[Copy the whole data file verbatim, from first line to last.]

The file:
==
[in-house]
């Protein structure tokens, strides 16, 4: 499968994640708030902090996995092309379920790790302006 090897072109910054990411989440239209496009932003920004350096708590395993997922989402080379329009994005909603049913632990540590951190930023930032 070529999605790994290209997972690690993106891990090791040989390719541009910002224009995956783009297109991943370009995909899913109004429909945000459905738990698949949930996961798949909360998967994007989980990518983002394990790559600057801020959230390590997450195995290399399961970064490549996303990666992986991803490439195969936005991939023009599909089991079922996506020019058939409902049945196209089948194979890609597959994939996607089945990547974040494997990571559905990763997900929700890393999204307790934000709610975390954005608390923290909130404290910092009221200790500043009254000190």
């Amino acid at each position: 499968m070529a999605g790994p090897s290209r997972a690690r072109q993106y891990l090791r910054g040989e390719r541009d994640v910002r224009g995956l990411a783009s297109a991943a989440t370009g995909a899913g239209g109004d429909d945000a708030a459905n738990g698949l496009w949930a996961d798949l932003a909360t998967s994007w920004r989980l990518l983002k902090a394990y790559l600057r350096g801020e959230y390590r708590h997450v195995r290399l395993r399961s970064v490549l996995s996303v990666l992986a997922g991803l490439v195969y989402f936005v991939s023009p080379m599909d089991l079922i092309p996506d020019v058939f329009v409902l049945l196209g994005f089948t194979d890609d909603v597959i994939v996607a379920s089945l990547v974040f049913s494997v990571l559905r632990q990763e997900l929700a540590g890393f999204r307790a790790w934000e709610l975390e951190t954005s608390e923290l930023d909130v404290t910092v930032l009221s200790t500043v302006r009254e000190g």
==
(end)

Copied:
[in-house]
């Protein structure tokens, strides 16, 4: 499968994640708030902090996995092309379920790790302006 090897072109910054990411989440239209496009932003920004350096708590395993997922989402080379329009994005909603049913632990540590951190930023930032 070529999605790994290209997972690690993106891990090791040989390719541009910002224009995956783009297109991943370009995909899913109004429909945000459905738990698949949930996961798949909360998967994007989980990518983002394990790559600057801020959230390590997450195995290399399961970064490549996303990666992986991803490439195969936005991939023009599909089991079922996506020019058939409902049945196209089948194979890609597959994939996607089945990547974040494997990571559905990763997900929700890393999204307790934000709610975390954005608390923290909130404290910092009221200790500043009254000190």
């Amino acid at each position: 499968m070529a999605g790994p090897s290209r997972a690690r072109q993106y891990l090791r910054g040989e390719r541009d994640v910002r224009g995956l990411a783009s297109a991943a989440t370009g995909a899913g239209g109004d429909d945000a708030a459905n738990g698949l496009w949930a996961d798949l932003a909360t998967s994007w920004r989980l990518l983002k902090a394990y790559l600057r350096g801020e959230y390590r708590h997450v195995r290399l395993r399961s970064v490549l996995s996303v990666l992986a997922g991803l490439v195969y989402f936005v991939s023009p080379m599909d089991l079922i092309p996506d020019v058939f329009v409902l049945l196209g994005f089948t194979d890609d909603v597959i994939v996607a379920s089945l990547v974040f049913s494997v990571l559905r632990q990763e997900l929700a540590g890393f999204r307790a790790w934000e709610l975390e951190t954005s608390e923290l930023d909130v404290t910092v930032l009221s200790t500043v302006r009254e000190g």